“We needed a break, we just didn’t mean for it to be so long,” she said. “I was quite comfortable performing solo, it was like being a dictator. But it was nothing like Skunk, the one and only, and the only band I would ever want to be in.”

With provocative singles like “Selling Jesus” and “Little Baby Swastika,” the band’s in-your-face, anti-fascist stance did not make for easy-listening background music. But Skin insisted that their intent was not to stir up a political storm, but simply to make a point and express their views and frustrations at the state of the world.

“Those songs just reflected our honest opinions, we never really set out to court controversy,” she said. “We were just the people who we were, living in very trying times. I’m a black female from Brixton who was bisexual – you’re always going to have a lot to talk about in that case, by nature of who you are.”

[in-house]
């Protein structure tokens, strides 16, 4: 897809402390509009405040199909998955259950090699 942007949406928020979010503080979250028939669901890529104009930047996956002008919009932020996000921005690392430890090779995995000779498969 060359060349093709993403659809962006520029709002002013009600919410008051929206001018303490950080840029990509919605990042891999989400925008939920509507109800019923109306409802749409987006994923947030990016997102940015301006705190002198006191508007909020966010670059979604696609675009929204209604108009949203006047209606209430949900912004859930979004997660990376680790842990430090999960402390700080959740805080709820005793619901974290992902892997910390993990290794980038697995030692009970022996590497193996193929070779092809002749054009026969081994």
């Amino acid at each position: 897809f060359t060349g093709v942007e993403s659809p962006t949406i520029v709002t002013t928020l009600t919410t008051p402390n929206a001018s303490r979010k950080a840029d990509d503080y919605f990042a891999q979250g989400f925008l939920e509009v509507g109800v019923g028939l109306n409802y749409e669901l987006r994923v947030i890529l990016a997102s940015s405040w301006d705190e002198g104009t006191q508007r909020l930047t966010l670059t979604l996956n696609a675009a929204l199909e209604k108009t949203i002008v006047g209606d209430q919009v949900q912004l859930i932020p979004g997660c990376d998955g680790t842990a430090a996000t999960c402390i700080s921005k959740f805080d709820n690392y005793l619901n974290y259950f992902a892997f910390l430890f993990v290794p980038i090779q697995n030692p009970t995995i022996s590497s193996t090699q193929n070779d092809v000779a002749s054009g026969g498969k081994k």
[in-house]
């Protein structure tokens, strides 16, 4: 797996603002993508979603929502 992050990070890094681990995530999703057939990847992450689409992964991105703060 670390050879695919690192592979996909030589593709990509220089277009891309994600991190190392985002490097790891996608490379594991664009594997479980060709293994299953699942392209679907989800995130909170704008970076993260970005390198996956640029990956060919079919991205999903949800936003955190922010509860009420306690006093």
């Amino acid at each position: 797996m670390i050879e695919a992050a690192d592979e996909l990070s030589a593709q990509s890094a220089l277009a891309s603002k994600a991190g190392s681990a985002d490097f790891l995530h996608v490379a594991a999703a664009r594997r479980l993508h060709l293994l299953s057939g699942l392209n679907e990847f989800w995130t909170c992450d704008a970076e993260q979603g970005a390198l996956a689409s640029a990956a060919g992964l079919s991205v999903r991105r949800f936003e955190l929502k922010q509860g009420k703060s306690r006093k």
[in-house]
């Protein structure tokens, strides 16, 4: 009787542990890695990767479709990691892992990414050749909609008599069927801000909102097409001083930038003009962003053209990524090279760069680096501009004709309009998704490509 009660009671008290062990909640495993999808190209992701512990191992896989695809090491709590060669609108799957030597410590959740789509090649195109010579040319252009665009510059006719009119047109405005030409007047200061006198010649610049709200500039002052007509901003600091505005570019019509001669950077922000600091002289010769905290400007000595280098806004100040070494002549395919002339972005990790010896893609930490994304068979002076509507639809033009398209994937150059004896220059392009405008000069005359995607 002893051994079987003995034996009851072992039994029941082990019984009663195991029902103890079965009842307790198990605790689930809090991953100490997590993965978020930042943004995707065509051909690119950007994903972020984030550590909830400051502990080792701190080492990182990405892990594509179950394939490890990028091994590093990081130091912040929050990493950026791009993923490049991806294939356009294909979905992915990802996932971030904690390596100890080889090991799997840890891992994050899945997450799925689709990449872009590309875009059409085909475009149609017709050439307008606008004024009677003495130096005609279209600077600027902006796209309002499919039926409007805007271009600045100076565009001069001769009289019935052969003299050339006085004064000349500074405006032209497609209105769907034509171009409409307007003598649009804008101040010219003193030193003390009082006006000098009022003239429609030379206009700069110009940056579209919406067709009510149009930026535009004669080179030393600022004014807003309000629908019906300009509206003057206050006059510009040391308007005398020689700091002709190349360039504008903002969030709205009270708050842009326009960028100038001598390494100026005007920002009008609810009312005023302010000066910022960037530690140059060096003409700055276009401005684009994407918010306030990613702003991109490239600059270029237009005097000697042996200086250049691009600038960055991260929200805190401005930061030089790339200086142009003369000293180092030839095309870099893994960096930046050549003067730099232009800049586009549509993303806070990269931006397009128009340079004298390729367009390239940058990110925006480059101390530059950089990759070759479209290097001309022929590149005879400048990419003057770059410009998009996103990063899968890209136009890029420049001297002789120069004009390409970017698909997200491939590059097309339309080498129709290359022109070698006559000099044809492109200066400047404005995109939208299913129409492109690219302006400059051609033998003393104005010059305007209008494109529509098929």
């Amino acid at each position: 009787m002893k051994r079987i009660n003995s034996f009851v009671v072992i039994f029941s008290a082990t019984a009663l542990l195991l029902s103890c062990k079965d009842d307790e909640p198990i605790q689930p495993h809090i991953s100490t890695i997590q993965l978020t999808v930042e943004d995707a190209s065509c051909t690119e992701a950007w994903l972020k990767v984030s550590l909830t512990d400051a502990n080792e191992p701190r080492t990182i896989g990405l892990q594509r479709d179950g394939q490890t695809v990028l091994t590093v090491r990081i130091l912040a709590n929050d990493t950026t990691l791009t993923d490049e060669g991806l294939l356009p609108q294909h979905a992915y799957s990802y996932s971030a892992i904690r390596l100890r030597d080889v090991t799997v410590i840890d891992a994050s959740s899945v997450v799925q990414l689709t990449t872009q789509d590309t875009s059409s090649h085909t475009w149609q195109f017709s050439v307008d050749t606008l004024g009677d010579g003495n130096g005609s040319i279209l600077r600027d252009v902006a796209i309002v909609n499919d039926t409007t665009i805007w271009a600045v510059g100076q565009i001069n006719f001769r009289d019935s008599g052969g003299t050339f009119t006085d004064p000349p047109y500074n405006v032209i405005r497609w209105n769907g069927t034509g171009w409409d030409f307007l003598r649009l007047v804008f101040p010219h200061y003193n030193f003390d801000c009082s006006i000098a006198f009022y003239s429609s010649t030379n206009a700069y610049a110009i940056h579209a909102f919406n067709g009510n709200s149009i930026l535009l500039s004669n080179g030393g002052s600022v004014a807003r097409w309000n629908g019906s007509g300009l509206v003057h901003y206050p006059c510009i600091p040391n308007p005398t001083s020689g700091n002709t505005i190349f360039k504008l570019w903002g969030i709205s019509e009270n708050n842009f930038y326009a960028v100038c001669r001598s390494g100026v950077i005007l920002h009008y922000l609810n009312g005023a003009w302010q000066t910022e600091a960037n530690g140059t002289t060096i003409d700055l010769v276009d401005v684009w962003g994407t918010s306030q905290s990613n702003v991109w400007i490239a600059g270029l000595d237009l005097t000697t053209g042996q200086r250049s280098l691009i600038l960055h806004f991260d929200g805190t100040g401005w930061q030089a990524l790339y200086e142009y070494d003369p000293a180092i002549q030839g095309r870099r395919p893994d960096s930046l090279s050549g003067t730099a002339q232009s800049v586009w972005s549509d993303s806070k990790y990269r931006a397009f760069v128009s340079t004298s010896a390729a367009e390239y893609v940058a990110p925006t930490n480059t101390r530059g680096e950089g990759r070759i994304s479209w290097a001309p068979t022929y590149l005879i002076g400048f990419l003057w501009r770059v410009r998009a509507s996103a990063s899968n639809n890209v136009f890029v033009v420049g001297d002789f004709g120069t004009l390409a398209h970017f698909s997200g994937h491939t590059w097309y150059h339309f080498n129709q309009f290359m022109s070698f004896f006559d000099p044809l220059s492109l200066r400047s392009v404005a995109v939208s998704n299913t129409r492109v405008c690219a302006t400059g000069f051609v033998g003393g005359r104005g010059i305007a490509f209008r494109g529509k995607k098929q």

“While I’m not really the soapbox role-model type, since I’m not that perfect, I do have a voice and try to use it in a positive way. I’m proud to be gay, black and female, and I’m not going to step away from that – I couldn’t if I tried.”

With such a clearly defined liberal outlook, it’s a little surprising that Skunk Anansie not only didn’t have any qualms about performing in Israel during their initial incarnation in the late 1990s, but are excited to be returning next month.

“People have been very vocal about saying we should go and that we shouldn’t go to Israel,” said Skin. “I feel that we can stay at home on our sofa and listen to everyone else talk about their experiences, or we can go and have our own experiences and work things out for ourselves.”